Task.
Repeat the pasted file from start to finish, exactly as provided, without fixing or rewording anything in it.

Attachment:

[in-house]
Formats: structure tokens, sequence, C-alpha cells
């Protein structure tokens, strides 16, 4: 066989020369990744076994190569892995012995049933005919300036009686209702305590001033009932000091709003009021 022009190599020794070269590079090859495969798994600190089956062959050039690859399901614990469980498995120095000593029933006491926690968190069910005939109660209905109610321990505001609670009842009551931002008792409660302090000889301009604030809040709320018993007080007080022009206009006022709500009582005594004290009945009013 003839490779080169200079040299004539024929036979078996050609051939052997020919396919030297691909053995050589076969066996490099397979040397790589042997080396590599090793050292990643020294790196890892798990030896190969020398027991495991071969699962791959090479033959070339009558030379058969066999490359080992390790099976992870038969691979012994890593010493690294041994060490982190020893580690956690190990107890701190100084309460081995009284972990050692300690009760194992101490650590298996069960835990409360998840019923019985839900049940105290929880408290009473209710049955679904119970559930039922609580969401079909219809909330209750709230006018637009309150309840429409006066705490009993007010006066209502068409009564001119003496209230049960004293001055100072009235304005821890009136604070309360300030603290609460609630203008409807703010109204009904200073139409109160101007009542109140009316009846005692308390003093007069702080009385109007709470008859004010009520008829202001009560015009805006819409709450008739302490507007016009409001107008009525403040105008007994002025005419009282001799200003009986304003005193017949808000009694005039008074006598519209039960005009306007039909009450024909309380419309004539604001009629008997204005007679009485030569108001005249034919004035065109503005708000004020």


[in-house]
Formats: structure tokens, sequence, C-alpha cells
């Protein structure tokens, strides 16, 4: 066989020369990744076994190569892995012995049933005919300036009686209702305590001033009932000091709003009021 022009190599020794070269590079090859495969798994600190089956062959050039690859399901614990469980498995120095000593029933006491926690968190069910005939109660209905109610321990505001609670009842009551931002008792409660302090000889301009604030809040709320018993007080007080022009206009006022709500009582005594004290009945009013 003839490779080169200079040299004539024929036979078996050609051939052997020919396919030297691909053995050589076969066996490099397979040397790589042997080396590599090793050292990643020294790196890892798990030896190969020398027991495991071969699962791959090479033959070339009558030379058969066999490359080992390790099976992870038969691979012994890593010493690294041994060490982190020893580690956690190990107890701190100084309460081995009284972990050692300690009760194992101490650590298996069960835990409360998840019923019985839900049940105290929880408290009473209710049955679904119970559930039922609580969401079909219809909330209750709230006018637009309150309840429409006066705490009993007010006066209502068409009564001119003496209230049960004293001055100072009235304005821890009136604070309360300030603290609460609630203008409807703010109204009904200073139409109160101007009542109140009316009846005692308390003093007069702080009385109007709470008859004010009520008829202001009560015009805006819409709450008739302490507007016009409001107008009525403040105008007994002025005419009282001799200003009986304003005193017949808000009694005039008074006598519209039960005009306007039909009450024909309380419309004539604001009629008997204005007679009485030569108001005249034919004035065109503005708000004020």